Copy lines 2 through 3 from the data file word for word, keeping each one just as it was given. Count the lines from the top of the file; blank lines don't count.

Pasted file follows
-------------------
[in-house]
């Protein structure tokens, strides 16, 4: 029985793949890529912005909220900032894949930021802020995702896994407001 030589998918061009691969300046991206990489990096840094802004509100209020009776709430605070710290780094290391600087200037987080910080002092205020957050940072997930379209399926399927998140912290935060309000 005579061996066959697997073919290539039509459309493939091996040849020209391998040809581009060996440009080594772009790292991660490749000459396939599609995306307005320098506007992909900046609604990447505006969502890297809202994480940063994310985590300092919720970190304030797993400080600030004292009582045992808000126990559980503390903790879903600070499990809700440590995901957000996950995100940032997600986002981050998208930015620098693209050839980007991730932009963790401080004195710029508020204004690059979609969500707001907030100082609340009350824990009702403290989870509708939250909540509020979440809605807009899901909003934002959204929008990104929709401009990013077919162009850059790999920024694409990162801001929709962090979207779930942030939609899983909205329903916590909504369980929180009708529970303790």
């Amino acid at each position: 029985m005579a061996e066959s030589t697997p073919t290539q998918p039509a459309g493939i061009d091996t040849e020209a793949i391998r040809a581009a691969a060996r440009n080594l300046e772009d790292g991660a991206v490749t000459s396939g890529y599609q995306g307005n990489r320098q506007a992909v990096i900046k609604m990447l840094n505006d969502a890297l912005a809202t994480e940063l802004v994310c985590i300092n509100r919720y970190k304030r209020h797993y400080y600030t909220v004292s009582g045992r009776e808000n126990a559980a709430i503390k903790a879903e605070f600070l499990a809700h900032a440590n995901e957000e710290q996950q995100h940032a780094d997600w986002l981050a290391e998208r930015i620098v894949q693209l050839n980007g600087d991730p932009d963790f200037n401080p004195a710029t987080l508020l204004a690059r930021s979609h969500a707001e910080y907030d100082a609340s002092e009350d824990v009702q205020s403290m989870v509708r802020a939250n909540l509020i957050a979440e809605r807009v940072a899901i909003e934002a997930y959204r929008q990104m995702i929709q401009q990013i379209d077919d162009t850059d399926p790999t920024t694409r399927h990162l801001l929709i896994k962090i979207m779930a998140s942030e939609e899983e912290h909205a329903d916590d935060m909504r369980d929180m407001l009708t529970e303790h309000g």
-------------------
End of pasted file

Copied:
């Protein structure tokens, strides 16, 4: 029985793949890529912005909220900032894949930021802020995702896994407001 030589998918061009691969300046991206990489990096840094802004509100209020009776709430605070710290780094290391600087200037987080910080002092205020957050940072997930379209399926399927998140912290935060309000 005579061996066959697997073919290539039509459309493939091996040849020209391998040809581009060996440009080594772009790292991660490749000459396939599609995306307005320098506007992909900046609604990447505006969502890297809202994480940063994310985590300092919720970190304030797993400080600030004292009582045992808000126990559980503390903790879903600070499990809700440590995901957000996950995100940032997600986002981050998208930015620098693209050839980007991730932009963790401080004195710029508020204004690059979609969500707001907030100082609340009350824990009702403290989870509708939250909540509020979440809605807009899901909003934002959204929008990104929709401009990013077919162009850059790999920024694409990162801001929709962090979207779930942030939609899983909205329903916590909504369980929180009708529970303790």
């Amino acid at each position: 029985m005579a061996e066959s030589t697997p073919t290539q998918p039509a459309g493939i061009d091996t040849e020209a793949i391998r040809a581009a691969a060996r440009n080594l300046e772009d790292g991660a991206v490749t000459s396939g890529y599609q995306g307005n990489r320098q506007a992909v990096i900046k609604m990447l840094n505006d969502a890297l912005a809202t994480e940063l802004v994310c985590i300092n509100r919720y970190k304030r209020h797993y400080y600030t909220v004292s009582g045992r009776e808000n126990a559980a709430i503390k903790a879903e605070f600070l499990a809700h900032a440590n995901e957000e710290q996950q995100h940032a780094d997600w986002l981050a290391e998208r930015i620098v894949q693209l050839n980007g600087d991730p932009d963790f200037n401080p004195a710029t987080l508020l204004a690059r930021s979609h969500a707001e910080y907030d100082a609340s002092e009350d824990v009702q205020s403290m989870v509708r802020a939250n909540l509020i957050a979440e809605r807009v940072a899901i909003e934002a997930y959204r929008q990104m995702i929709q401009q990013i379209d077919d162009t850059d399926p790999t920024t694409r399927h990162l801001l929709i896994k962090i979207m779930a998140s942030e939609e899983e912290h909205a329903d916590d935060m909504r369980d929180m407001l009708t529970e303790h309000g």